(6) President’s Report A. ustralian orienteering in 2010 had an eclectic year of results. The Board composition was fairly stable, we were successful in obtaining a generous participation funding grant from the Australian Sports Commission (ASC), and there was some good success in international competition. Our major success in 2010 international competition was the continuing high achievement of Adrian Jackson in the World MTB Orienteering Championships with a gold and two silver medals, and the Junior Mens relay team making a podium finish in fifth place. The WOC and JWOC results were not so remarkable this year but with 10 out of 12 of the youthful JWOC team available for reselection it bodes well for 2011. At the other end of the scale an Australian team of 48 competed with over 4,000 others at the World Masters Orienteering Championships in Switzerland with Hermann Wehner and Jenny Bourne winning gold, with silver going to Natasha Key and bronze to Jenny Bourne and Warren Key. In other matters international, Hugh Cameron retired from the position of Senior Vice President of the IOF. In recognition of his contribution to orienteering, Hugh was awarded the Gold Pin, the IOF’s highest award for services to orienteering and also made an Honorary Member of the IOF. Hugh had been a member of the IOF council for a record 22 years, 18 of them as vice president. The National Orienteering League has continued to improve its popularity and was well supported in both the senior and junior classes. The league is very fortunate to have the continued SILVA sponsorship by Fiskars. The final Crawford Report was released in May 2010 with various recommendations for improvement of the elite, community and school sport in Australia. Later in the year, the ASC offered grants for high performance and participation programs. Orienteering Australia was not successful in obtaining a high performance grant but was very pleased to receive a $400,000 grant - over 4 years – to increase the participation of our sport. The success of this bid was due to a whole-of-orienteering effort where all states and territories contributed information, advice and comments in a very short time frame, a Board subcommittee including John Harding and Robert Spry prioritised recommendations that fitted within the bid parameters set by the ASC, and by our ASC Orienteering Liaison Officer Kim Williams who did an excellent job of marketing our bid to ASC management. Orienteering is blessed with having many outstanding people who provided personal help with this submission in addition to that provided by their association Boards. I would like to particularly thank Paul Prudhoe, Barbara Hill, Robert Spry and David West from NSW, Peta Whitford, Ian Dodd and Mike Hubbert from Victoria, Liz Bourne from QLD, John Toomey and Tony Simpkins from WA, Ken Thompson and Robin Uppill from SA, Mike Dowling and. 2. Orienteering Australia Annual Report 2010. Martin Bicevskis from Tasmania, Bob Mouatt and Geoff Wood from the ACT, Susanne Casanova from the NT and Blake Gordon from the MTBO committee. There were a few changes to the board, Mike Dowling was elected to the IOF council to replace Hugh Cameron. The Director, Development, was split into 2 positions, Director Development and Director Media and Communications, but sadly, both positions remain vacant. Robin Uppill continues as Director Technical, Blair Trewin as Director Finance, Eric Morris as Director High performance, and Robert Spry as Director Special Projects. Changes to other staffing positions were, John Scown appointed as Manager Coaching and Officiating Development, Rob Preston changed to Manager High Performance Operations, and Kay Haarsma appointed as Manager High Performance In closing, the Board of Orienteering Australia sincerely appreciates the contributions of the hundreds of volunteers who contribute to the sport in so many different ways to make it a success. We thank all of them for their efforts to provide us all with many good runs around the paddock.. Bill Jones President.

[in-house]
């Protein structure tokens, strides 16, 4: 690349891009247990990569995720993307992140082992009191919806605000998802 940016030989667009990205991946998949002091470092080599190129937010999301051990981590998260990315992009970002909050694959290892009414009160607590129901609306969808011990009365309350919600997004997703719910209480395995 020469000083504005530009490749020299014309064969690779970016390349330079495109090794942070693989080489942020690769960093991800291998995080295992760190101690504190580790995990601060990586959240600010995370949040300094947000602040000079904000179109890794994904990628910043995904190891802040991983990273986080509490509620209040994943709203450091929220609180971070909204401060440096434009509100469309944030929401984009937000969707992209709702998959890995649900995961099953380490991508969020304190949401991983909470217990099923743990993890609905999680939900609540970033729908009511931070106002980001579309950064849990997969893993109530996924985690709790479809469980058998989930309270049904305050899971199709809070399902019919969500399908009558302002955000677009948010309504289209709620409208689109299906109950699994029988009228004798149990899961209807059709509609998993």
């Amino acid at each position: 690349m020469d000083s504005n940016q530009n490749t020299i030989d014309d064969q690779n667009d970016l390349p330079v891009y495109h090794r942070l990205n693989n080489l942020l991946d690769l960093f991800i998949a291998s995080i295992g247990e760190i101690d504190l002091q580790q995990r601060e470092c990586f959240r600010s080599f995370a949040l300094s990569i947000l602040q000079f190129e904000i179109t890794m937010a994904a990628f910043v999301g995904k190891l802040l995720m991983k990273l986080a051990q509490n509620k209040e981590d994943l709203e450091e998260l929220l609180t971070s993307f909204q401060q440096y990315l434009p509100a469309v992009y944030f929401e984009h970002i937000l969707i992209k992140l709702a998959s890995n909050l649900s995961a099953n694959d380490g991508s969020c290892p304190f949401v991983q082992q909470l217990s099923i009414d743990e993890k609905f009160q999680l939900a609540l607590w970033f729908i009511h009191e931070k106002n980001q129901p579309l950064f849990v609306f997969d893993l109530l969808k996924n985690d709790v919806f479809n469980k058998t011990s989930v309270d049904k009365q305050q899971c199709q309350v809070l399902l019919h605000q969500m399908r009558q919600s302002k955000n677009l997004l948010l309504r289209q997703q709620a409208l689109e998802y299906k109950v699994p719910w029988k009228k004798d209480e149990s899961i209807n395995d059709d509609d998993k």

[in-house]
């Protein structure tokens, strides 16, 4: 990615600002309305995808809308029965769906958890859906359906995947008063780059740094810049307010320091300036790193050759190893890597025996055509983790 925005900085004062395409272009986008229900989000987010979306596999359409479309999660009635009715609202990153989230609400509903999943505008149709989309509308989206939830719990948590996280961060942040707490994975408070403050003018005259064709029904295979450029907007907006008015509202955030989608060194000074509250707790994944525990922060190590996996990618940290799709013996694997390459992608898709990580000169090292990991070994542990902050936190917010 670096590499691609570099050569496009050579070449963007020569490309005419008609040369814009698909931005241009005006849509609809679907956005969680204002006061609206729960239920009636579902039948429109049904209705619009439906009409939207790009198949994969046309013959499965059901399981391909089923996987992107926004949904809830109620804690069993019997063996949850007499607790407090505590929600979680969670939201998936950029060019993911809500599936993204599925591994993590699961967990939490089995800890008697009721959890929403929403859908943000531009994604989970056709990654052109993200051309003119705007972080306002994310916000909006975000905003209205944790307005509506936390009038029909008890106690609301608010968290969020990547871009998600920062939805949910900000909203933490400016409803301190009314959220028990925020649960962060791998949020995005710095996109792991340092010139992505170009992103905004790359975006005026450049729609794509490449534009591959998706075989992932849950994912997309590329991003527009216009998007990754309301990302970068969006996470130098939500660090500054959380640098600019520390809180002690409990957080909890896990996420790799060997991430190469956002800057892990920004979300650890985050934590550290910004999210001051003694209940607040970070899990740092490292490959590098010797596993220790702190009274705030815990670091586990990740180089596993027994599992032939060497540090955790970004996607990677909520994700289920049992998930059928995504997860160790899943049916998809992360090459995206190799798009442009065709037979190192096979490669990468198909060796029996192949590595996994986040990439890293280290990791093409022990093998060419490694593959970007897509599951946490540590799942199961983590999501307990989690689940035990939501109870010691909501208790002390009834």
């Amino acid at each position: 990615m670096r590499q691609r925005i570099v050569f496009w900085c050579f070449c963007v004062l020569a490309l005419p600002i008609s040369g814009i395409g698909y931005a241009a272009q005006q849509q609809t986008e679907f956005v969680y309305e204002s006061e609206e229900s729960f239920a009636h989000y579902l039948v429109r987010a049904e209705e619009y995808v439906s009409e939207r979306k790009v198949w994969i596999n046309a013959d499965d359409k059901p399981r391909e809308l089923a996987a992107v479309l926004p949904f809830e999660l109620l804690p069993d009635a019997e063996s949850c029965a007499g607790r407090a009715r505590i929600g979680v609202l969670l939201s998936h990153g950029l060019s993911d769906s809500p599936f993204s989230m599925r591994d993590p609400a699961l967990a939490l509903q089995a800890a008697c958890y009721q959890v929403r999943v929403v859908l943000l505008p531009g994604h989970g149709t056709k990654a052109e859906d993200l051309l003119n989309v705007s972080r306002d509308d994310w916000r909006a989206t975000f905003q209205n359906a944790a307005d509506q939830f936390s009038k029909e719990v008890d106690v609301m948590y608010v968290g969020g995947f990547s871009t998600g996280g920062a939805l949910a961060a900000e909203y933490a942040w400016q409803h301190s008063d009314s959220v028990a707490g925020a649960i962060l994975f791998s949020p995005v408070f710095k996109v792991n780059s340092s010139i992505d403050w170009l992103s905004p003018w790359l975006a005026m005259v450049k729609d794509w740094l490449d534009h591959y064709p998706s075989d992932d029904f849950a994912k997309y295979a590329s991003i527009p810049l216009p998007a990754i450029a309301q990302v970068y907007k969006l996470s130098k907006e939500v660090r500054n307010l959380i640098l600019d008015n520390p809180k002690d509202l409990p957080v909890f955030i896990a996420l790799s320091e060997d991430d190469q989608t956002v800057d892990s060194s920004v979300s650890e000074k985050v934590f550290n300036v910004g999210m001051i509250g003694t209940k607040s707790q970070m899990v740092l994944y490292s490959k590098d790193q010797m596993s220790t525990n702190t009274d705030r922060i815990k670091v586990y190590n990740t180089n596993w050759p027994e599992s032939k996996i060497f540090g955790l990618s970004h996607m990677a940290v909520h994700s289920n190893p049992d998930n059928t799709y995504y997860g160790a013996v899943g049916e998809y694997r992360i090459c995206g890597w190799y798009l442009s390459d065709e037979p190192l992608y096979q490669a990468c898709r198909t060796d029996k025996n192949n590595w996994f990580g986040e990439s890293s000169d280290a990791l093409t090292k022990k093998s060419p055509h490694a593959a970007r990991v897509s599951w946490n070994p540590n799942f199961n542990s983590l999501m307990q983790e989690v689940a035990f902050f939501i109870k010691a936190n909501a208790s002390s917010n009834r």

(7) Management and Administration O rienteering Australia administered by:. is. managed. and. • A Board of eight headed by President Bill Jones; • Part-time paid officers: the Executive Officer, High Performance Manager, Manager of Coaching and Officiating, and Editor of the Australian Orienteer; • ‘General meetings, including an Annual Conference, which are attended by the Board members, two Councillors from each State and the ACT, and an athlete representative; • Various committees and working groups who assist in implementing the Operational Plan; • Additional appointed officers: Public Officer, National Secretary for Schools Orienteering, elite and non-elite rankings officers, and the Badge Scheme Secretary. The main change to the Board during 2010 was the retirement of long serving IOF Senior Vice President Hugh Cameron from both his IOF position and as Director, International on the OA Board. Mike Dowling was subsequently elected to the IOF Council and replaced Hugh on the OA Board as Director, International. Blair Trewin in turn replaced Mike on the IOF Foot Orienteering Commission. A disappointment at the international level was that Blake Gordon was not re-elected to the IOF Mountain Bike Orienteering Commission after serving a decade as a member of that Commission.. and membership. The High Performance funding proposal was unsuccessful; however, existing annual funding of $86,000 per annum was maintained. In mid-November the Minister for Sport announced that orienteering was among the sports with a successful Participation funding bid. • Organisation of the Annual Conference in December. This had as its focus implementation of the program of activities for the ASC Participation funding grant. However, it also examined other strategic issues, in particular website and other communications development and maintenance. • High performance support for the Australian representative teams and for the SILVA National Orienteering League program. • Organisation of the national ‘Paddy Pallin Nav training, Try Orienteering Day’ in November. • Administrative support for regular meetings of the Orienteering Australia Board.. John Harding Executive Officer. The Director, Development position remained vacant. Because of concerns over workload, the Board split the duties of the position by creating a new Special Director position for Media and Communication to take on responsibility for those functions of the development portfolio. The two new positions were advertised but failed to attract applicants. The development and marketing role was largely undertaken by the Executive Officer. John Scown replaced Dave Meyer during the year as Manager of Coaching and Officiating Development and Nick Dent was appointed Coordinator of the 2011 Oceania Championships Carnival. The tasks of the Manager of High Performance were reviewed and updated and the position advertised. Two people were appointed, Kay Haarsma and Rob Preston, to share the duties, with Kay undertaking a strategic planning and policy leadership role and Rob undertaking operations management. The major administrative tasks during the year were: • Organisation of the annual general meeting and annual meetings of committees during the Easter carnival in the ACT. • Preparation of submissions in June and July to the Australian Sports Commission for an increase in High Performance funding and for a funding grant to undertake activities to increase participation. Orienteering Australia Annual Report 2010. 3.